Joel Raphaelson, former creative head at Ogilvy & Mather in Chicago, dies at 92 – Crain’s Chicago Business


Joel Raphaelson, an advertising executive who opened a Chicago office for Ogilvy & Mather, which played a role in an advertising industry renaissance here during the 1980s, died July 8 in New York City, according to Ken Roman, a former colleague, who said the cause was heart failure. He was 92.

A creative head, Raphaelson was a confidant of founder David Ogilvy and had coined “Nationwide is on your side” for the insurer.

Ogilvy the firm counted Sears, Roebuck among its clients when the Chicago office opened in 1976. Adding Midwestern business, it lured Tribune Co., Schwinn, RC Cola, airplane maker Cessna and introduced NutraSweet for G.D. Searle, according to Bill Whitney, a former president of the office.

Ogilvy’s arrival, in the lair of hometown goliath Leo Burnett and Foote Cone & Belding, followed failures by other New York-based advertising firms to take root here (J. Walter Thompson being an exception). Raphaelson and his colleagues stressed its commitment with an ad created by Raphaelson, “Thanks for the peach pie, Chicago.” The ad referenced welcoming gestures from Chicago neighbors and strangers to the New York transplants, including a peach pie and, later, a dinner delivered to the Whitney family.

The Sears account “gave us enough money to hire a sizable staff,” says Whitney, 88. Besides the 21 employees who came from New York to the firm’s initial office in what is now the Aon Building, 43 joined here, he says.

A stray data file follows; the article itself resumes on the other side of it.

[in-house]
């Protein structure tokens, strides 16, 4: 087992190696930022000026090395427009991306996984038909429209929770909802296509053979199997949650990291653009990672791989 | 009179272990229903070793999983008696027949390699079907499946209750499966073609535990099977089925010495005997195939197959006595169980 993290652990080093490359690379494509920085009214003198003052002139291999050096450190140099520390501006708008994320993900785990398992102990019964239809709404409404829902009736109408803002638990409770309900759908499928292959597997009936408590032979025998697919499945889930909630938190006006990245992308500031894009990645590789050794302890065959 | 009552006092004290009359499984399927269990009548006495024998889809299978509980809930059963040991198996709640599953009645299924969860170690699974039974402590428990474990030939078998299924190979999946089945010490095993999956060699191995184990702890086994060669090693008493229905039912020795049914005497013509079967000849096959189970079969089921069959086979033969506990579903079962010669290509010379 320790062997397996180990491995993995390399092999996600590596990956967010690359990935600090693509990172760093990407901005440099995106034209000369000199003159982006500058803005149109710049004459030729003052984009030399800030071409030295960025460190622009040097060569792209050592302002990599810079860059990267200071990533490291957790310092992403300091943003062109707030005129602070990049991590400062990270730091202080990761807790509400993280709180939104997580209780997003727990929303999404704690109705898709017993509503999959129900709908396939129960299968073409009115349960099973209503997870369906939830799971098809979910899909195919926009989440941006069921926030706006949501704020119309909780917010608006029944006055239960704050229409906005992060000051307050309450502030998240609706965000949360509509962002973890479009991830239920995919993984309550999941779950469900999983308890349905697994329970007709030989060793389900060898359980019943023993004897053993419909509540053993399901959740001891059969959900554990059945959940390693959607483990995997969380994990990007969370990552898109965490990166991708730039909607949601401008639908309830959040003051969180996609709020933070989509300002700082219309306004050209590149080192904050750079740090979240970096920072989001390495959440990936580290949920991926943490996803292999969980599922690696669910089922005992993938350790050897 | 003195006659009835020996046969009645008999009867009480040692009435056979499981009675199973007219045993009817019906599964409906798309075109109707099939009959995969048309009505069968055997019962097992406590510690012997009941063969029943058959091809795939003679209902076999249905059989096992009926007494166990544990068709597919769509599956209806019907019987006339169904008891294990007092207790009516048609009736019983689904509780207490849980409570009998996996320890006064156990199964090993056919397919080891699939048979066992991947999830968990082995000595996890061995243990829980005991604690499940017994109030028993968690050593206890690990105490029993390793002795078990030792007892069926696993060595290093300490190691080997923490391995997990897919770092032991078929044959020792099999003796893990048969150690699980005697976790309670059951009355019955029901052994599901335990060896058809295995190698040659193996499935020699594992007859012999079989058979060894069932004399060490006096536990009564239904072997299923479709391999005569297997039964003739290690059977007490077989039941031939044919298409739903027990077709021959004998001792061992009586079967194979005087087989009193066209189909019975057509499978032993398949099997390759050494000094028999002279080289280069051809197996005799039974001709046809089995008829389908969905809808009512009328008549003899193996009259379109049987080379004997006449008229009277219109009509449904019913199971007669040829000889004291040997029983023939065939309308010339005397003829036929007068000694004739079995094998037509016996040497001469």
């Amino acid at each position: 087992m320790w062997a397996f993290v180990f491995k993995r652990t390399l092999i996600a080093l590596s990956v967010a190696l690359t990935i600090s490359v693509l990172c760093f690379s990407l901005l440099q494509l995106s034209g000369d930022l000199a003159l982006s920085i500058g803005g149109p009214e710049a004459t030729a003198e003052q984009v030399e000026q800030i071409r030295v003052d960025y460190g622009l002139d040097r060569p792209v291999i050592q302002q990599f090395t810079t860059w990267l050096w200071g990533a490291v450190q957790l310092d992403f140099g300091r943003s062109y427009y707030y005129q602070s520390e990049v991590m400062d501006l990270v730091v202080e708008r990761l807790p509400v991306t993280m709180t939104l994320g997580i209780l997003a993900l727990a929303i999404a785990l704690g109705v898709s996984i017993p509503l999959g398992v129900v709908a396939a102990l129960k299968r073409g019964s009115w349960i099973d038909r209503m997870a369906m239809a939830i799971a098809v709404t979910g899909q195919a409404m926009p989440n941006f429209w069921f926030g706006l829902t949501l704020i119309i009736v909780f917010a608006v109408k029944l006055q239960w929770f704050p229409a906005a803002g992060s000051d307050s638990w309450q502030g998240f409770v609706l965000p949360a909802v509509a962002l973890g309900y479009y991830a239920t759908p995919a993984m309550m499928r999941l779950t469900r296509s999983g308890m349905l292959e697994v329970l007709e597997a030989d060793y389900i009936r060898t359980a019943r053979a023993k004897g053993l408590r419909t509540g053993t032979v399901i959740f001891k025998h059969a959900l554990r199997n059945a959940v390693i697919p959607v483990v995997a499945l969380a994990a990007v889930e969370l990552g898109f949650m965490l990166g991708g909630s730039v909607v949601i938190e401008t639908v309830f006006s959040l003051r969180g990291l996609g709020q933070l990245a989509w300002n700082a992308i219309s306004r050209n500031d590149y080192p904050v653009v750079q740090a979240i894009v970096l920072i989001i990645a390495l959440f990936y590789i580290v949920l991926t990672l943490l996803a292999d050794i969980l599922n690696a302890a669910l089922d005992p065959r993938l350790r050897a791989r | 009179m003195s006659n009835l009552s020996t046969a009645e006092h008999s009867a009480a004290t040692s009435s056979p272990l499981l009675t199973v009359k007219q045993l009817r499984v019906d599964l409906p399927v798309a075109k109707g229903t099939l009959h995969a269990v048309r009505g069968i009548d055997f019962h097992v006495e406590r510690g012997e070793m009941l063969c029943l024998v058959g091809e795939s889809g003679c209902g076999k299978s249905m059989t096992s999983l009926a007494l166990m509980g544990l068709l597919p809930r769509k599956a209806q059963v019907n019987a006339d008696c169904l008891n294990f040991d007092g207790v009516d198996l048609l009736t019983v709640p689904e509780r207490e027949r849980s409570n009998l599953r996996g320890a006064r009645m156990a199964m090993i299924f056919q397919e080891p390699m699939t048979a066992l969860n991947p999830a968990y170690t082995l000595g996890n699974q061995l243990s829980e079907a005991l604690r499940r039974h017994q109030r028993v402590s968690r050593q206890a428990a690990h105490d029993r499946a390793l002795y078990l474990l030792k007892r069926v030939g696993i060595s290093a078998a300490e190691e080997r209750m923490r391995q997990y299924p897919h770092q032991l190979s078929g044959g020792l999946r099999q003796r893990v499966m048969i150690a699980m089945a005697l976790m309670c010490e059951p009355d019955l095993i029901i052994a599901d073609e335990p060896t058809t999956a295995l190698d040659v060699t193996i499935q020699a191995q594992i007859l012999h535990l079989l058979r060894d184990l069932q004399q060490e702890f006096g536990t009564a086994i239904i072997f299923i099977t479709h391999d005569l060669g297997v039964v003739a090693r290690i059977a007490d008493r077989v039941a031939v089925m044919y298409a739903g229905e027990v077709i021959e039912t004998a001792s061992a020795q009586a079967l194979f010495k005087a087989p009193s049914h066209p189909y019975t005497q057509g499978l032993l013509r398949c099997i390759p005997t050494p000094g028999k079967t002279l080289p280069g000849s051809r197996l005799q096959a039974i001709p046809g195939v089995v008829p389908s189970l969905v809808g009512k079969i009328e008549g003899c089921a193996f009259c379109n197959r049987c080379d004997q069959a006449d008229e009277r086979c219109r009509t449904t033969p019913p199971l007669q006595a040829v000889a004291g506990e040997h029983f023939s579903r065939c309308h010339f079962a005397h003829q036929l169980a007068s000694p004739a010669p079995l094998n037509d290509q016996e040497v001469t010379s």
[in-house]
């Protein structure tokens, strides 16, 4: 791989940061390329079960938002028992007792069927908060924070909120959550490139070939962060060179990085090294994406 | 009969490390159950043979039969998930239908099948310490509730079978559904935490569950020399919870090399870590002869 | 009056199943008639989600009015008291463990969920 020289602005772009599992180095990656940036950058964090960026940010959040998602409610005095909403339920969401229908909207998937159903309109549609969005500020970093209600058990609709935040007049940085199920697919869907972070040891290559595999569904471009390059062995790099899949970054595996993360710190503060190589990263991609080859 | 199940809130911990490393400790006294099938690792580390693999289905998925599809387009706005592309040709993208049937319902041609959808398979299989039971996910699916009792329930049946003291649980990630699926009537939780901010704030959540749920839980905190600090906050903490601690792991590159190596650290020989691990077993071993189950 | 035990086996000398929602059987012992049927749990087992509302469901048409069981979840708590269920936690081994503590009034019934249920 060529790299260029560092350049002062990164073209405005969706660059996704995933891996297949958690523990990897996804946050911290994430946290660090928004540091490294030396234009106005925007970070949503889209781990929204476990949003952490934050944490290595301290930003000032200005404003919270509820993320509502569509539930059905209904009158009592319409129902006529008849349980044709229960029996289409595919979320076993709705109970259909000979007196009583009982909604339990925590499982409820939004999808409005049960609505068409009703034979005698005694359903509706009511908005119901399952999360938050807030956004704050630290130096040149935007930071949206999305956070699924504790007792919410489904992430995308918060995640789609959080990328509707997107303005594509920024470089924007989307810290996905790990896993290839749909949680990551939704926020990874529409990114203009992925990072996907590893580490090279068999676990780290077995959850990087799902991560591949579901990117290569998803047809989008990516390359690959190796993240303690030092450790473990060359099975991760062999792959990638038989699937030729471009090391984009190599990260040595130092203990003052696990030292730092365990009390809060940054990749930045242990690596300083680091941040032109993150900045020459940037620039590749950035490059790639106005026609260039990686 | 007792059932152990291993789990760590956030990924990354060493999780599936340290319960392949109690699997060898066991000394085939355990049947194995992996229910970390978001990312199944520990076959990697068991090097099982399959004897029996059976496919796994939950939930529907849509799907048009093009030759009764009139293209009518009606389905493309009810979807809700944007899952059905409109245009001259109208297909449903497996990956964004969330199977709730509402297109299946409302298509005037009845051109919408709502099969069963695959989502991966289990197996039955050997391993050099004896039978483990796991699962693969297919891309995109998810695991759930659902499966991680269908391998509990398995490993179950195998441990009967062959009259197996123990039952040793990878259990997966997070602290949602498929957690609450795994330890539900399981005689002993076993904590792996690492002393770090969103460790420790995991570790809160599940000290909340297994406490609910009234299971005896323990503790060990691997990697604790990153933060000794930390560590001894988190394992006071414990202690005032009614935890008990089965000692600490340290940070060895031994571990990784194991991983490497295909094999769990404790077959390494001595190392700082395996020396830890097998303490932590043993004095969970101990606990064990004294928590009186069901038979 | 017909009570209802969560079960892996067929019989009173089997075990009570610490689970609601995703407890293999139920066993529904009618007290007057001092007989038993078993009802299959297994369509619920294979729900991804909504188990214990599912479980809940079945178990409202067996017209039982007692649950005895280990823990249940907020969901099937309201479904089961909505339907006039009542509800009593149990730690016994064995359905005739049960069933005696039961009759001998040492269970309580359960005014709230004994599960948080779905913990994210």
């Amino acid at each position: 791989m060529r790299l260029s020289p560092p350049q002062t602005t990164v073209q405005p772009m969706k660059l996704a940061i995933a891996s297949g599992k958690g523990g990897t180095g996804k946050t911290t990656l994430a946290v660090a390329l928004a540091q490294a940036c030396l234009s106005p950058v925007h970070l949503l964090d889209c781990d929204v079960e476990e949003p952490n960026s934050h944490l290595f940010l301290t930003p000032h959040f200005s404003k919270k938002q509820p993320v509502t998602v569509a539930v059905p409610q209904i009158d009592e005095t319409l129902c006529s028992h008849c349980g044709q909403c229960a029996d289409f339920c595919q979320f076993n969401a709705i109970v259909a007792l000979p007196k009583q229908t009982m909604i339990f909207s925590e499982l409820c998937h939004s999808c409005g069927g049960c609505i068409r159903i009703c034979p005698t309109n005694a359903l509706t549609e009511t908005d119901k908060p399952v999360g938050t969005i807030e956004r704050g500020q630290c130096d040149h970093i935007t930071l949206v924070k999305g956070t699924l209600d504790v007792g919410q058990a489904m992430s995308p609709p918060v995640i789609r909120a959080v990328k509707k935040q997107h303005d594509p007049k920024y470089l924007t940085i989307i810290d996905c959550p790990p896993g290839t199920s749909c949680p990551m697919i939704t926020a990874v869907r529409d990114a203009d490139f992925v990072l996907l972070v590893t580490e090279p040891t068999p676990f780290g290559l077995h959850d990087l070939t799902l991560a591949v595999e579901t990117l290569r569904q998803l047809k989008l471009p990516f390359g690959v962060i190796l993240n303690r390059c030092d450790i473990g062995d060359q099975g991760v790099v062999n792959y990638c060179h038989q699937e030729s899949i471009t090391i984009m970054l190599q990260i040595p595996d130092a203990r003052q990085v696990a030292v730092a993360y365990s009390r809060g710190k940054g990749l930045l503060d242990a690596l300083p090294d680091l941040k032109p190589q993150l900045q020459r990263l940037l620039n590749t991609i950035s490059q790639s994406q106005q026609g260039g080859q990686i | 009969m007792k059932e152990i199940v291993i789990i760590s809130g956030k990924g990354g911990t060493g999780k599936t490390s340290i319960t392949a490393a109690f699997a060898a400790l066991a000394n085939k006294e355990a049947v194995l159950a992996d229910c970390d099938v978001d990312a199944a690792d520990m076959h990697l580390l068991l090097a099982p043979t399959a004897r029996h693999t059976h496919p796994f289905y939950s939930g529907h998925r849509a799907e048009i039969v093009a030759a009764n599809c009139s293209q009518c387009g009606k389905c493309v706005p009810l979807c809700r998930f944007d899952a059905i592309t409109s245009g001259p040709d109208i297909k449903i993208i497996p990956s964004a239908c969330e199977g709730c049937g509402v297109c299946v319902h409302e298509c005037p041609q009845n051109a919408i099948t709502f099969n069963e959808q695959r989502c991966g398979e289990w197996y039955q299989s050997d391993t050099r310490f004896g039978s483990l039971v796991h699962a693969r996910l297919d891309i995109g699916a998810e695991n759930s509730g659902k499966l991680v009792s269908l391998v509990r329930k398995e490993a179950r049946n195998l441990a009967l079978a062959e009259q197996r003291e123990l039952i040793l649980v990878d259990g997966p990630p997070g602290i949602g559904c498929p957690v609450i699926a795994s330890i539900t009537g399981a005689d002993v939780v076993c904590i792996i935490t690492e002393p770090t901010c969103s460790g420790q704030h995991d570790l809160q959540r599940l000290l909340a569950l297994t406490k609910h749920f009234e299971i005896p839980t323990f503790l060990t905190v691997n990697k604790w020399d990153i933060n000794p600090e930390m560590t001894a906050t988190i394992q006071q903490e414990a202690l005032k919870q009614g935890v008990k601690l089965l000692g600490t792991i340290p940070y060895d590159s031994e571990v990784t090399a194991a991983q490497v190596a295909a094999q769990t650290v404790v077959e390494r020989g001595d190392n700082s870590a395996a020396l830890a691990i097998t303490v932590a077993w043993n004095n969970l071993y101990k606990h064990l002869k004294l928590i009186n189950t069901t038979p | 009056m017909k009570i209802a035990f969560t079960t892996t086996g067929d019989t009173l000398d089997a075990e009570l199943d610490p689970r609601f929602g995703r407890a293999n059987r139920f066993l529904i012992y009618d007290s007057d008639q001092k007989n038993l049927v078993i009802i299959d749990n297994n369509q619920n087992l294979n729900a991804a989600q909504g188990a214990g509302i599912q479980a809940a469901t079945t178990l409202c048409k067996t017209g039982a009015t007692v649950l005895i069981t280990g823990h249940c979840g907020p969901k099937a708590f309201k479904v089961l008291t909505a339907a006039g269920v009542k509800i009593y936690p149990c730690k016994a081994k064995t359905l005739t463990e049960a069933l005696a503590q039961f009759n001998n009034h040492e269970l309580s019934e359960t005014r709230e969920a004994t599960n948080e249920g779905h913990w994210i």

“They didn’t throw their weight around,” says Kenneth Roman, a former Ogilvy CEO, recalling the firm’s subdued attitude, contrasting it with “all these (other) New York agencies. Guess what, one by one, they failed.”

Raphaelson was born into a creative family. His father, Samson, wrote the book on which the play and first talking picture, “The Jazz Singer,” was based. His mother, Dorshka, was a Ziegfeld Follies girl.

A pianist, Raphaelson studied with composer Arnold Schoenberg during a college gap year, and helped David Ogilvy, best known for creating the man with the eyepatch for Hathaway shirts, with his memoir, “Ogilvy on Advertising.”

“If you think it’s a lousy book, you should have seen it before my partner Joel Raphaelson did his best to delouse it,” Ogilvy wrote in the introduction. “Bless you, Joel.”

Raphaelson led the creative team for Shell, the agency’s largest account in the 1970s, and rose to senior vice president, international creative services, before retiring in 1994. He remained a Chicago resident, according to Roman, who wrote a biography of Ogilvy, “The King of Madison Avenue.”

Raphaelson is survived by his wife, Marikay, a fellow copywriter he met after joining Ogilvy in 1958, and three children.